Friday, March 19

Paula: We flew to Xi'an early this morning, hoping that our travels south would bring warmer weather. Instead, we found colder temperatures with drizzle. On top of that, the airlines lost my suitcase (it was sent to our hotel this evening) but that didn't dampen our excitement for the main reason for our visit here - the Terracotta Warriors. After we arrived, our guide in Xi'an told us that this site is considered the "eighth wonder of the world" - we weren't so sure about that, but we were looking forward to seeing one of the world's most significant archeological finds of the past 30 years.

This site was first discovered in 1974 by a group of farmers digging a well. We were amused when our guide told us that these three farmers actually sign autographs each day at the site. When we arrived at the entrance to the Terracotta Warriors, we again realized that this is simply another example of Chinese ingenuity when it comes to tourism - there indeed is an older man (who knows if he was the real farmer) signing autographs at the entrance, but the only thing he'll sign is a $15.00 souvenir book!

The site of the Terracotta Warriors consists of three large "pits" of life-sized figures that were unearthed all in the vicinity of Emperor Qin Shihuangdi's mausoleum. He was the first emperor of China and was responsible for uniting the country for the first time. This unity was accomplished by force as was the completion many enormous building projects (a huge mausoleum, many palaces and the Great Wall). Emperor Qin ruled from 221 BC until 206 BC and it was during this time period that Terracotta Warriors were created as protectors for the emperor during his after-life.

The area around the site is surrounded by construction vehicles and we had to laugh as we literally walked around several backhoes that were busy at work. Our guide explained that there is a major project underway to create a large garden and tourist pavilion before the Olympics in 2008. Interestingly, we read in the newspaper just yesterday that the government plans to spend 180 billion dollars in preparing for the Olympic Games! After weaving our way through the customary souvenirs vendors, watching a fairly interesting film recreating the history of the Qin Dynastry and having the usual "tourist lunch" (probably the worst one we've had…) we finally entered the first of three pits of warriors.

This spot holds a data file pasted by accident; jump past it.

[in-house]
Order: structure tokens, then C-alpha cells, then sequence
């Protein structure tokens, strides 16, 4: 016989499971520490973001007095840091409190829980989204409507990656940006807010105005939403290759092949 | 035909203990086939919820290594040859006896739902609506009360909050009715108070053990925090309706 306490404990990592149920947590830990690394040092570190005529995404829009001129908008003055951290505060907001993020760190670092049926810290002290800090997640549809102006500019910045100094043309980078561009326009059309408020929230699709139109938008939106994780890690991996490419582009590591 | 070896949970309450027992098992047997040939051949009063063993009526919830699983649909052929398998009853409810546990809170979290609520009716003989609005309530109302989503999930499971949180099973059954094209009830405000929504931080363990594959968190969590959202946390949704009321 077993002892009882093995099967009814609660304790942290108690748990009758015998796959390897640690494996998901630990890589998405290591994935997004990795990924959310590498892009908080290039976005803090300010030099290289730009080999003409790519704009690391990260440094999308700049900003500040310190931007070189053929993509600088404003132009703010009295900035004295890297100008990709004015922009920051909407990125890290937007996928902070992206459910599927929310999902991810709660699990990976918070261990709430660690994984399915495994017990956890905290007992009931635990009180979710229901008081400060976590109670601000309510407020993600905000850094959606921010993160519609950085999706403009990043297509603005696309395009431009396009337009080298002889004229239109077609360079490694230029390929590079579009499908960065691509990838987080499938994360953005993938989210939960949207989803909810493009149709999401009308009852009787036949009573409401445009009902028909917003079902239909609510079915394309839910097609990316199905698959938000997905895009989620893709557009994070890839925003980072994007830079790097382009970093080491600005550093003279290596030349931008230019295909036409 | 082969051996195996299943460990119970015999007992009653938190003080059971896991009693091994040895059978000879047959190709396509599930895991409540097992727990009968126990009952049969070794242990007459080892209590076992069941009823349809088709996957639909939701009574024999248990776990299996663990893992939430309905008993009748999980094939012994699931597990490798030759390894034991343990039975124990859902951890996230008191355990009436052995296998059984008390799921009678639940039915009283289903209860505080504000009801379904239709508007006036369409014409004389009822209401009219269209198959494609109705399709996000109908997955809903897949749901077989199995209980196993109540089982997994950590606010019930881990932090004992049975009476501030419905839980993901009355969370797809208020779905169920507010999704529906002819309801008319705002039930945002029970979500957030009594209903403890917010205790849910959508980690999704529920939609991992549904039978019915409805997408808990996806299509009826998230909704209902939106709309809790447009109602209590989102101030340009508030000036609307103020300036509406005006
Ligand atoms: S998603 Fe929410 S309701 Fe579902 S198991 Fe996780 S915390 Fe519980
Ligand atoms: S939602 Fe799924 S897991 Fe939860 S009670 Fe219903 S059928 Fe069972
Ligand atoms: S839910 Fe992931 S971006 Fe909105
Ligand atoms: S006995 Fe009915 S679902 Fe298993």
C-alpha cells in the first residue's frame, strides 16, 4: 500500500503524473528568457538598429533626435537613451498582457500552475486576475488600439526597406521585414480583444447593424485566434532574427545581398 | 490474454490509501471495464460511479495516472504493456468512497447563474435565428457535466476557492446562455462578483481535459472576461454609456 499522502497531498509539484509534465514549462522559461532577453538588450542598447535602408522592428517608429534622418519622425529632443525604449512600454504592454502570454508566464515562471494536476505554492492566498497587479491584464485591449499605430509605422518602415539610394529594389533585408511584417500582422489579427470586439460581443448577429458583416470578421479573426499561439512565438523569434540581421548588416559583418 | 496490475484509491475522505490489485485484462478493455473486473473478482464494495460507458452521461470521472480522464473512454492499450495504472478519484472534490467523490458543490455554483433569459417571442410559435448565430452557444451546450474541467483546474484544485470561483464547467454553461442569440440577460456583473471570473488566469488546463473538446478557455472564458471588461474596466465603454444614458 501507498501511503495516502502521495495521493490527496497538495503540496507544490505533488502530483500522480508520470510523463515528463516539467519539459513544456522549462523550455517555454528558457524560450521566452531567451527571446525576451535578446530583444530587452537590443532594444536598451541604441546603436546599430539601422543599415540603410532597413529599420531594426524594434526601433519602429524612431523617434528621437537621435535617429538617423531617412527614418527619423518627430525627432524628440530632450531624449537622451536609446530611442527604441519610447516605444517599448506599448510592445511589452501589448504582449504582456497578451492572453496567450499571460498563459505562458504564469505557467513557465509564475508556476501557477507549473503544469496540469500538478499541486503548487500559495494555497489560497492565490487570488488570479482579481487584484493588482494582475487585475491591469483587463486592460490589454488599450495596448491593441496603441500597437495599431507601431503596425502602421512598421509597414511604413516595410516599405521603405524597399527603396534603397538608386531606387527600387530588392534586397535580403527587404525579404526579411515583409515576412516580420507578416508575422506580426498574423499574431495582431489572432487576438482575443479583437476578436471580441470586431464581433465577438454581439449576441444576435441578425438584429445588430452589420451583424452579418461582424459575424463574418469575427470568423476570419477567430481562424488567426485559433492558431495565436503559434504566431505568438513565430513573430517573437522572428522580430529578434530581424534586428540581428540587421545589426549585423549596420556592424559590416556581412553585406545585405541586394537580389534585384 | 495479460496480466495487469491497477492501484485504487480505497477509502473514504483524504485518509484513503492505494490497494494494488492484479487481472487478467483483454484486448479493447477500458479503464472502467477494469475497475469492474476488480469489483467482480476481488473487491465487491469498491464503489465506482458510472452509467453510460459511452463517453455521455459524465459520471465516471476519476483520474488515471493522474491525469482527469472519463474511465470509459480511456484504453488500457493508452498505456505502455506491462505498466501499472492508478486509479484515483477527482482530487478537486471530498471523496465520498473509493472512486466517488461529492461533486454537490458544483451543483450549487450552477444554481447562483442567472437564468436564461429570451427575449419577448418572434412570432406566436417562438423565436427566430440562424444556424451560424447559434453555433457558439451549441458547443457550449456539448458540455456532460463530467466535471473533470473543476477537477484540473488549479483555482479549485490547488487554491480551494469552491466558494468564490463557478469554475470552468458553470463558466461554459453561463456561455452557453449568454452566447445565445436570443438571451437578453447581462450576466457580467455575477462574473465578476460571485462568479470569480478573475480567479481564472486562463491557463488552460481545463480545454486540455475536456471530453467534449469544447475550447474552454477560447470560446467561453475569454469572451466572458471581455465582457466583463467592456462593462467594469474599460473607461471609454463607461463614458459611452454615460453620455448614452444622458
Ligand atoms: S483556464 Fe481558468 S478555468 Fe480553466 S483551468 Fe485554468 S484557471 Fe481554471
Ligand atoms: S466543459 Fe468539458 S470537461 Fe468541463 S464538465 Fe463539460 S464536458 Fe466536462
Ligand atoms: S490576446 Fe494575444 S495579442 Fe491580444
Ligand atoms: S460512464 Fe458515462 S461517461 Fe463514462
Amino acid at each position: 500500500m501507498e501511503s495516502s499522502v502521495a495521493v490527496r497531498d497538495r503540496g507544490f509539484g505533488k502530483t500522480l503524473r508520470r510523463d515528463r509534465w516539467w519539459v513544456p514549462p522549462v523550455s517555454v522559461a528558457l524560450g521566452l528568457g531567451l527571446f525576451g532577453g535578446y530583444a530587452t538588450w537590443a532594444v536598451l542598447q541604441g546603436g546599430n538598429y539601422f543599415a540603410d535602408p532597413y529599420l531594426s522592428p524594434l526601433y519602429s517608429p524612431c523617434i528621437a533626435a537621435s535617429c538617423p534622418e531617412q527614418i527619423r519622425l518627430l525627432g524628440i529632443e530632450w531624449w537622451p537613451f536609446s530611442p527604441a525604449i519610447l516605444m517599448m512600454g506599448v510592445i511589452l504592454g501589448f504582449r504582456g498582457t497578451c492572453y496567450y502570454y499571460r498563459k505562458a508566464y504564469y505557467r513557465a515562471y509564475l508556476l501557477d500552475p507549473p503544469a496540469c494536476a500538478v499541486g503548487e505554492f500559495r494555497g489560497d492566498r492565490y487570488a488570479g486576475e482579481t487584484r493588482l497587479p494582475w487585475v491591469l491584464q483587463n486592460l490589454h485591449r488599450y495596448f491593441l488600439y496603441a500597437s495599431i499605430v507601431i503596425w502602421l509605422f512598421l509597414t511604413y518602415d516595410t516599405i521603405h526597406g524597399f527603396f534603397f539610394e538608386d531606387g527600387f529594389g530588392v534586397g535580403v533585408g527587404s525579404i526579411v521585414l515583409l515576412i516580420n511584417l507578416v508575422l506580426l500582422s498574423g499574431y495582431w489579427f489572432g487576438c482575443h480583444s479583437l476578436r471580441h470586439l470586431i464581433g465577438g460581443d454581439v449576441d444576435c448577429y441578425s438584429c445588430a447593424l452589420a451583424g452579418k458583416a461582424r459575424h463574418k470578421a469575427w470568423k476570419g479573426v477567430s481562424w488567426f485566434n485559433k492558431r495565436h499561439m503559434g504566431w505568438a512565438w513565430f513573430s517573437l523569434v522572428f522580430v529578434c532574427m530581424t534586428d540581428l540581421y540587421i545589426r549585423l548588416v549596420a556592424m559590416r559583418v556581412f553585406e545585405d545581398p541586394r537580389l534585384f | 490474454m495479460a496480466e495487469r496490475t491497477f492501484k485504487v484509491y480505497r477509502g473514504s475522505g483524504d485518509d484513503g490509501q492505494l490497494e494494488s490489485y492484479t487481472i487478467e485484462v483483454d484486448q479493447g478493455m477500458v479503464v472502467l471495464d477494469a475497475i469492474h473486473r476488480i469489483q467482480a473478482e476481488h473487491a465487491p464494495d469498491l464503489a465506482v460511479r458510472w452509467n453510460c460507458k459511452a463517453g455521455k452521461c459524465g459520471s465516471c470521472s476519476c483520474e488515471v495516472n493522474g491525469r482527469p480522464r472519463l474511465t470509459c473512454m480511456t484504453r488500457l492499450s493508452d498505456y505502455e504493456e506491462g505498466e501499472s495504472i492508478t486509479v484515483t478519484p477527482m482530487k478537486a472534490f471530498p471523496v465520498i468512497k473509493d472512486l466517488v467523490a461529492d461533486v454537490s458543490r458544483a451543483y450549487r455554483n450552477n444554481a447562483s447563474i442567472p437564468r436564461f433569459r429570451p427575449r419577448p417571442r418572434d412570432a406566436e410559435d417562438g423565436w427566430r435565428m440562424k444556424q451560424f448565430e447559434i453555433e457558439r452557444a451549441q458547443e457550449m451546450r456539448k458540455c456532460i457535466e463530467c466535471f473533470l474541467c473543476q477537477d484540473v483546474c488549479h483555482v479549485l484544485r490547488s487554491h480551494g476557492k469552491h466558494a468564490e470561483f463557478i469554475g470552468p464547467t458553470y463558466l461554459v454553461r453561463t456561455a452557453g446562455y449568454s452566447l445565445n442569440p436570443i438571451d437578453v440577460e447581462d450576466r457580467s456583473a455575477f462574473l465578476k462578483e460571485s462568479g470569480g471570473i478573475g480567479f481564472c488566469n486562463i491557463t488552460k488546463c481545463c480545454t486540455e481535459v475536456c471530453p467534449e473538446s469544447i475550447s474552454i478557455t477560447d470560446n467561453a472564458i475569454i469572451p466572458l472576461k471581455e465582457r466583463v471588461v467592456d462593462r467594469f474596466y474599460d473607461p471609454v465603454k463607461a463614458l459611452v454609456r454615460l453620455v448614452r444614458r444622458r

The clay warriors and horses really are quite amazing. These pits contain over 7,000 warriors, and 1,000 of these have been excavated. The first and largest pit is the most impressive. After restoration, it is possible to actually see how the warriors were positioned in battle formation. Chariots pulled by horses were carefully placed throughout the infantry. Each soldier is different and it has been suggested that they were made to depict actual soldiers of the time. When first discovered, the paint on the terracotta was still visible, but oxygenation destroyed the colors within days of their unearthing.

The warriors were all heavily damaged when initially discovered and archeologists believe that the damage was actually done in a farmers' rebellion which took place shortly after the emperor died. Many of the warriors have been left exactly as they were found, and it was interesting to see all the broken pieces lying on the ground. The pits were designed with supporting walls and partitions, and were covered by a roof of logs and bamboo. Each of the pits is enclosed now in large hanger-like buildings to protect them. We also viewed two small bronze chariots found in the area and also believed to be part of the emperor's burial site.

As we left the site, we saw one of the vendors outside the parking lot selling North Face Gortex jackets ("made in China", of course). We stopped out of curiosity and need, because David lost his jacket several weeks ago (we think in Melbourne) and was sorely missing it here in the colder temperatures. Steve as always managed to strike a good deal ($25!).

The drive into Xi'an was uneventful. It was difficult to get a feel for the countryside because of the rain but our guide told us that the farmers here grow two crops a year - winter wheat and corn in the summer. Xi'an is a very large city with over 6 million people. It was the first ancient capital of China and our guide described it as "old fashioned" when compared to Beijing or Shanghai. Our hotel is in the town center and we entered though one of the city's four gates. A wall was built around Xi'an 600 years ago by the Ming Dynasty and this wall dramatically still surrounds the city today. The traditional bell tower and drum tower stand proudly in the center just across from our hotel.

We enjoyed a "dumpling banquet" for dinner this evening, and tomorrow we have another morning flight further south to the city of Kunming.












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